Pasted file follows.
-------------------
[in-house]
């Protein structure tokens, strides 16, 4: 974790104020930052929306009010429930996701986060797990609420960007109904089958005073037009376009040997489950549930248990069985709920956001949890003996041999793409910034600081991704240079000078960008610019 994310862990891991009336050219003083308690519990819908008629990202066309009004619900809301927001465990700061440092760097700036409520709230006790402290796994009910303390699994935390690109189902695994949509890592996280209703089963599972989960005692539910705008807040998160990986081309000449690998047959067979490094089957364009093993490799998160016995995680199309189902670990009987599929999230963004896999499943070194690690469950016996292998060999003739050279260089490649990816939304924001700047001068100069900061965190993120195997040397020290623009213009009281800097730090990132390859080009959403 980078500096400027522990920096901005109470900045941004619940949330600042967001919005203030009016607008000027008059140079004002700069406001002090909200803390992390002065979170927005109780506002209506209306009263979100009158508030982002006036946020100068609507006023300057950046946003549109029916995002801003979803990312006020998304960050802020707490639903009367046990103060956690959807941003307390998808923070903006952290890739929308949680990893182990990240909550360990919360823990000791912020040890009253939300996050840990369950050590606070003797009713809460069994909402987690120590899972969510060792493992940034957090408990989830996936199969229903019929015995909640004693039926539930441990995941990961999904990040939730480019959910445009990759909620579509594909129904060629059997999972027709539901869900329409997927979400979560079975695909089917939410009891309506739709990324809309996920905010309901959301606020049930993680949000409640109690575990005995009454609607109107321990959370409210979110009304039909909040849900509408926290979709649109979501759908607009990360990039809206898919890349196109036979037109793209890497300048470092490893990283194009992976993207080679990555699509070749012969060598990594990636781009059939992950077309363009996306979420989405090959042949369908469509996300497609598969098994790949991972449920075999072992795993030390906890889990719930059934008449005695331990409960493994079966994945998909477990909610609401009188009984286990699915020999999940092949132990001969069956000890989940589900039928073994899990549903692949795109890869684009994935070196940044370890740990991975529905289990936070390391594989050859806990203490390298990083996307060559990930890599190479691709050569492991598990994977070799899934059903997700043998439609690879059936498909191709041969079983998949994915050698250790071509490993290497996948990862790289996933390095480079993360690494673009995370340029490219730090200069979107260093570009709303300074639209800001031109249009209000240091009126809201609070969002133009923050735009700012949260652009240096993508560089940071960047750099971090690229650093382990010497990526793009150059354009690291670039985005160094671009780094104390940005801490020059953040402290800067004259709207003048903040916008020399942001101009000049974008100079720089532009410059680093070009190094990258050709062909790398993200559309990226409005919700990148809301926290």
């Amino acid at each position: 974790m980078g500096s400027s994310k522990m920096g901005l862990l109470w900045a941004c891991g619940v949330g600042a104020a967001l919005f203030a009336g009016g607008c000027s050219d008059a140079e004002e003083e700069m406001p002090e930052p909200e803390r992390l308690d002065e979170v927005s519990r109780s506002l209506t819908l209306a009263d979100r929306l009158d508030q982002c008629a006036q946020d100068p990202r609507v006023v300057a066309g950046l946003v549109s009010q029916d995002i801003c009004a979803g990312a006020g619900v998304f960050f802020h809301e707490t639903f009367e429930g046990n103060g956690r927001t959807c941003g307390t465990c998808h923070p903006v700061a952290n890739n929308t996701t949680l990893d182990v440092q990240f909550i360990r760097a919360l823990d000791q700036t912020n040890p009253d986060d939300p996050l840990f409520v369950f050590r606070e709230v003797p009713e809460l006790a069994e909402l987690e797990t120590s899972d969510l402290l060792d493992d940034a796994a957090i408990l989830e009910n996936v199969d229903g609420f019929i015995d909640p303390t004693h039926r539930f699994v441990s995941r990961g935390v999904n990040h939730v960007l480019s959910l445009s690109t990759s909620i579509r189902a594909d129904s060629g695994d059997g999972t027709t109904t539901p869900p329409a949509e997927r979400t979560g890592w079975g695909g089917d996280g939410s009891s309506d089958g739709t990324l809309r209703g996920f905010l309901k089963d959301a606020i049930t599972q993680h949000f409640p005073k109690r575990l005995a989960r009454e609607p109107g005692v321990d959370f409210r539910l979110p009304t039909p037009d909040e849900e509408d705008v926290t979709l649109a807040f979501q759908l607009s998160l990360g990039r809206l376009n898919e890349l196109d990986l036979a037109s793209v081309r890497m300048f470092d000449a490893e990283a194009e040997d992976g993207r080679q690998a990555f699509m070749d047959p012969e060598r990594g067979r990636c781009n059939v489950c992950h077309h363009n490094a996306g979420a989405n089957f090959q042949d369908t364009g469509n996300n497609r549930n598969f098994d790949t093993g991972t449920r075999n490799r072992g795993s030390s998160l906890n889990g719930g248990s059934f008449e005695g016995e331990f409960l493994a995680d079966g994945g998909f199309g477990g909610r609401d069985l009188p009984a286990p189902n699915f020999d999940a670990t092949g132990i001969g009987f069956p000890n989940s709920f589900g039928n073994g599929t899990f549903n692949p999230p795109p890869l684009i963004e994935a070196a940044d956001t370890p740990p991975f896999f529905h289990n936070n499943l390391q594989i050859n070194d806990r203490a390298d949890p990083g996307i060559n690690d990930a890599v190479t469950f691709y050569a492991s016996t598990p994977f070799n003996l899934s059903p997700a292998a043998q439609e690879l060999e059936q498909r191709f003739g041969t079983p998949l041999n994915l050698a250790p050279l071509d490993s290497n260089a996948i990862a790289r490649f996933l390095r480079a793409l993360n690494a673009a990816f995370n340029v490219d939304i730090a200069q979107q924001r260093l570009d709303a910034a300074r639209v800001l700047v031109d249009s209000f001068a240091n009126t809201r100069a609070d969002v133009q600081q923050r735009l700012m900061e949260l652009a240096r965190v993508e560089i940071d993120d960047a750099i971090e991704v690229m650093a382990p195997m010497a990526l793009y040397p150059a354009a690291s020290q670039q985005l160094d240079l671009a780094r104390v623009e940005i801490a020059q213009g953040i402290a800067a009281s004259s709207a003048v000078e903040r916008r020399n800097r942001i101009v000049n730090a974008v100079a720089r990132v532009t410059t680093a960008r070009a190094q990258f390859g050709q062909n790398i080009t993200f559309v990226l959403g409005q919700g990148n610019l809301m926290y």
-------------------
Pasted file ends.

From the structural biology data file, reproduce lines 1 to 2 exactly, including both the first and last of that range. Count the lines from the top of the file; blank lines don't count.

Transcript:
[in-house]
């Protein structure tokens, strides 16, 4: 974790104020930052929306009010429930996701986060797990609420960007109904089958005073037009376009040997489950549930248990069985709920956001949890003996041999793409910034600081991704240079000078960008610019 994310862990891991009336050219003083308690519990819908008629990202066309009004619900809301927001465990700061440092760097700036409520709230006790402290796994009910303390699994935390690109189902695994949509890592996280209703089963599972989960005692539910705008807040998160990986081309000449690998047959067979490094089957364009093993490799998160016995995680199309189902670990009987599929999230963004896999499943070194690690469950016996292998060999003739050279260089490649990816939304924001700047001068100069900061965190993120195997040397020290623009213009009281800097730090990132390859080009959403 980078500096400027522990920096901005109470900045941004619940949330600042967001919005203030009016607008000027008059140079004002700069406001002090909200803390992390002065979170927005109780506002209506209306009263979100009158508030982002006036946020100068609507006023300057950046946003549109029916995002801003979803990312006020998304960050802020707490639903009367046990103060956690959807941003307390998808923070903006952290890739929308949680990893182990990240909550360990919360823990000791912020040890009253939300996050840990369950050590606070003797009713809460069994909402987690120590899972969510060792493992940034957090408990989830996936199969229903019929015995909640004693039926539930441990995941990961999904990040939730480019959910445009990759909620579509594909129904060629059997999972027709539901869900329409997927979400979560079975695909089917939410009891309506739709990324809309996920905010309901959301606020049930993680949000409640109690575990005995009454609607109107321990959370409210979110009304039909909040849900509408926290979709649109979501759908607009990360990039809206898919890349196109036979037109793209890497300048470092490893990283194009992976993207080679990555699509070749012969060598990594990636781009059939992950077309363009996306979420989405090959042949369908469509996300497609598969098994790949991972449920075999072992795993030390906890889990719930059934008449005695331990409960493994079966994945998909477990909610609401009188009984286990699915020999999940092949132990001969069956000890989940589900039928073994899990549903692949795109890869684009994935070196940044370890740990991975529905289990936070390391594989050859806990203490390298990083996307060559990930890599190479691709050569492991598990994977070799899934059903997700043998439609690879059936498909191709041969079983998949994915050698250790071509490993290497996948990862790289996933390095480079993360690494673009995370340029490219730090200069979107260093570009709303300074639209800001031109249009209000240091009126809201609070969002133009923050735009700012949260652009240096993508560089940071960047750099971090690229650093382990010497990526793009150059354009690291670039985005160094671009780094104390940005801490020059953040402290800067004259709207003048903040916008020399942001101009000049974008100079720089532009410059680093070009190094990258050709062909790398993200559309990226409005919700990148809301926290």